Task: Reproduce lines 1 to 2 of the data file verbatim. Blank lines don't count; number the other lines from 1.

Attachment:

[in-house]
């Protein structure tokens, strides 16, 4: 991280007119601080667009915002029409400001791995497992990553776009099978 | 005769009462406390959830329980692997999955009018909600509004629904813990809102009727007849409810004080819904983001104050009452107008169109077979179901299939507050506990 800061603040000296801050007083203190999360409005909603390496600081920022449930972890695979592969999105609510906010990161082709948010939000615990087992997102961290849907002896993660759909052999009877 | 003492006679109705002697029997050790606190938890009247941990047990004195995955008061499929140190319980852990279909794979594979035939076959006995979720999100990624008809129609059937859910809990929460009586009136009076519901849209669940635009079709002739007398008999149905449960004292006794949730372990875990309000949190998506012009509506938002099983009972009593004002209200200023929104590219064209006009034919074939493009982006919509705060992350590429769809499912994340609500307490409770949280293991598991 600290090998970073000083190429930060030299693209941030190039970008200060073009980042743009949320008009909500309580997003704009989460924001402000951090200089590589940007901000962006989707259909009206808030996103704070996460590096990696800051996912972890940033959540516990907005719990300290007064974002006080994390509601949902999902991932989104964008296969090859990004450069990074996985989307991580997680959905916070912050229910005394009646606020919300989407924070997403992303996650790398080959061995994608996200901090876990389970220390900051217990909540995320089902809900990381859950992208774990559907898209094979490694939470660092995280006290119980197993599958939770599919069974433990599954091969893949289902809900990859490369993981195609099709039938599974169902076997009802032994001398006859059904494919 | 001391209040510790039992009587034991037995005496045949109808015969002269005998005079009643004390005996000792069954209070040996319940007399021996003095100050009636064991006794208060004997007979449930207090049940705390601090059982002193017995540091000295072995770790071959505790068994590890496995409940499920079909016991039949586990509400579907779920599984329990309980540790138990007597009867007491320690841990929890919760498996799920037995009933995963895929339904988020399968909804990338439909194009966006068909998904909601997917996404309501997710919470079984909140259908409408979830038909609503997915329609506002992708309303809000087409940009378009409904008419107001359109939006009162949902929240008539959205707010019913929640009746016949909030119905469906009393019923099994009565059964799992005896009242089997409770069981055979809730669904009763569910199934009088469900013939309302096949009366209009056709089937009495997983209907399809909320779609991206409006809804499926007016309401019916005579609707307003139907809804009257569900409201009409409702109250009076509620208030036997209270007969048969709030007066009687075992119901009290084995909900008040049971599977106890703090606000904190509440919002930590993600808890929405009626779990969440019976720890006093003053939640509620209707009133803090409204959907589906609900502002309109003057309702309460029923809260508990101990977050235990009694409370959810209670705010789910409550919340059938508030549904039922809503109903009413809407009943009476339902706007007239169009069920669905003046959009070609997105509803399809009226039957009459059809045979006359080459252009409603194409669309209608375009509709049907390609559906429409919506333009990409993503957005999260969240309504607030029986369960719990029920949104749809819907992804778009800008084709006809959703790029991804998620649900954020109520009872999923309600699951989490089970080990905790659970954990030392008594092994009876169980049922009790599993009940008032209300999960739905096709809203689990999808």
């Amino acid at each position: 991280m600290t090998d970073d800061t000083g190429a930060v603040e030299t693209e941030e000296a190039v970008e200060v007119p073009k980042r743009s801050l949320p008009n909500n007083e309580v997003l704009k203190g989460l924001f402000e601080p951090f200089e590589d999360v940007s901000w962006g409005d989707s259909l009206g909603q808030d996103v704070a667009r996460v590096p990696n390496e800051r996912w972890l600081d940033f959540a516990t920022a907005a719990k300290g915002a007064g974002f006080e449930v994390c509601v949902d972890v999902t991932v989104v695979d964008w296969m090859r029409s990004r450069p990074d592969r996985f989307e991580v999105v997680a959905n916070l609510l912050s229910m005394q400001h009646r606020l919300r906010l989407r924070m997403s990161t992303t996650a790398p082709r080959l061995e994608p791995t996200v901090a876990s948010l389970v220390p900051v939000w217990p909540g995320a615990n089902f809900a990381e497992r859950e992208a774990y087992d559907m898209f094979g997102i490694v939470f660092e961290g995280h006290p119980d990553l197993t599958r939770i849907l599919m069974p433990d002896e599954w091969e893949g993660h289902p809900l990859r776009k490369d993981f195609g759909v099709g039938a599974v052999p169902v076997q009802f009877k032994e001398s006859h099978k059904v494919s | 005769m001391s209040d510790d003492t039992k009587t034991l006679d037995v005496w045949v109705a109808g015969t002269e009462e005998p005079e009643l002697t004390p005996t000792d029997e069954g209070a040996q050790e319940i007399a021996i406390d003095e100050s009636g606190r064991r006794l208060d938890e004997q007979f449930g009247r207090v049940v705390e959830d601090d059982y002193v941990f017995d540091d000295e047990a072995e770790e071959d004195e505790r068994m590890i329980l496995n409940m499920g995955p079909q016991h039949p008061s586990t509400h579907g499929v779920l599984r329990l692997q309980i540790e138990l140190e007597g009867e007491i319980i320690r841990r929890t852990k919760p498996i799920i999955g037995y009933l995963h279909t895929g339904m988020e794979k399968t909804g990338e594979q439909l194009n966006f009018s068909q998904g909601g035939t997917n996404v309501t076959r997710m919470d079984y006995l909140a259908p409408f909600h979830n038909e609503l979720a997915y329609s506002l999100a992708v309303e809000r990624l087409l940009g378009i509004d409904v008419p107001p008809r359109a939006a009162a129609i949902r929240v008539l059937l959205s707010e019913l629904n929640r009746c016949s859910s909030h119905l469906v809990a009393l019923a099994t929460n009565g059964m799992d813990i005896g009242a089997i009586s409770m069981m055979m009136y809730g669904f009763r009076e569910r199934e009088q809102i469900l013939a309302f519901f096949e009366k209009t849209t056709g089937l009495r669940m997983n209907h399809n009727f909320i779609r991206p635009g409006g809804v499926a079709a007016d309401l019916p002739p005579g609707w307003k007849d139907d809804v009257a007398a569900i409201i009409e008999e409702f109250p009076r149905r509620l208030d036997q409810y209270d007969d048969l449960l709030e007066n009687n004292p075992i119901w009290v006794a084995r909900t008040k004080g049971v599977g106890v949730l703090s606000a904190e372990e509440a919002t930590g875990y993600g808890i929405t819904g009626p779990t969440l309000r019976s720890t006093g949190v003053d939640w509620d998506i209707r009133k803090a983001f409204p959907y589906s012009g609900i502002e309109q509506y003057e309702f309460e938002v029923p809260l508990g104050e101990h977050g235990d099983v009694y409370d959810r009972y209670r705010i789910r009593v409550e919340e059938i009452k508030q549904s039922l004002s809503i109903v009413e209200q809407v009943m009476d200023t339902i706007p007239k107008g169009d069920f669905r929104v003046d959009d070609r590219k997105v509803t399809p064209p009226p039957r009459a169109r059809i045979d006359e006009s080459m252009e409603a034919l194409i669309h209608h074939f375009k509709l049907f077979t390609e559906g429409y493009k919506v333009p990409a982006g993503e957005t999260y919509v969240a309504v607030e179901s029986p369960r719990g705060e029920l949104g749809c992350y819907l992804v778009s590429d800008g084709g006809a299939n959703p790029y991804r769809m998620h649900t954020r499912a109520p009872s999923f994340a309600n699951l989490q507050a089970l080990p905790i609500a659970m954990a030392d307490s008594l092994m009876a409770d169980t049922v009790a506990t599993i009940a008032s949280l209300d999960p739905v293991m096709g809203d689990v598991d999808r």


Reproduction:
[in-house]
């Protein structure tokens, strides 16, 4: 991280007119601080667009915002029409400001791995497992990553776009099978 | 005769009462406390959830329980692997999955009018909600509004629904813990809102009727007849409810004080819904983001104050009452107008169109077979179901299939507050506990 800061603040000296801050007083203190999360409005909603390496600081920022449930972890695979592969999105609510906010990161082709948010939000615990087992997102961290849907002896993660759909052999009877 | 003492006679109705002697029997050790606190938890009247941990047990004195995955008061499929140190319980852990279909794979594979035939076959006995979720999100990624008809129609059937859910809990929460009586009136009076519901849209669940635009079709002739007398008999149905449960004292006794949730372990875990309000949190998506012009509506938002099983009972009593004002209200200023929104590219064209006009034919074939493009982006919509705060992350590429769809499912994340609500307490409770949280293991598991 600290090998970073000083190429930060030299693209941030190039970008200060073009980042743009949320008009909500309580997003704009989460924001402000951090200089590589940007901000962006989707259909009206808030996103704070996460590096990696800051996912972890940033959540516990907005719990300290007064974002006080994390509601949902999902991932989104964008296969090859990004450069990074996985989307991580997680959905916070912050229910005394009646606020919300989407924070997403992303996650790398080959061995994608996200901090876990389970220390900051217990909540995320089902809900990381859950992208774990559907898209094979490694939470660092995280006290119980197993599958939770599919069974433990599954091969893949289902809900990859490369993981195609099709039938599974169902076997009802032994001398006859059904494919 | 001391209040510790039992009587034991037995005496045949109808015969002269005998005079009643004390005996000792069954209070040996319940007399021996003095100050009636064991006794208060004997007979449930207090049940705390601090059982002193017995540091000295072995770790071959505790068994590890496995409940499920079909016991039949586990509400579907779920599984329990309980540790138990007597009867007491320690841990929890919760498996799920037995009933995963895929339904988020399968909804990338439909194009966006068909998904909601997917996404309501997710919470079984909140259908409408979830038909609503997915329609506002992708309303809000087409940009378009409904008419107001359109939006009162949902929240008539959205707010019913929640009746016949909030119905469906009393019923099994009565059964799992005896009242089997409770069981055979809730669904009763569910199934009088469900013939309302096949009366209009056709089937009495997983209907399809909320779609991206409006809804499926007016309401019916005579609707307003139907809804009257569900409201009409409702109250009076509620208030036997209270007969048969709030007066009687075992119901009290084995909900008040049971599977106890703090606000904190509440919002930590993600808890929405009626779990969440019976720890006093003053939640509620209707009133803090409204959907589906609900502002309109003057309702309460029923809260508990101990977050235990009694409370959810209670705010789910409550919340059938508030549904039922809503109903009413809407009943009476339902706007007239169009069920669905003046959009070609997105509803399809009226039957009459059809045979006359080459252009409603194409669309209608375009509709049907390609559906429409919506333009990409993503957005999260969240309504607030029986369960719990029920949104749809819907992804778009800008084709006809959703790029991804998620649900954020109520009872999923309600699951989490089970080990905790659970954990030392008594092994009876169980049922009790599993009940008032209300999960739905096709809203689990999808």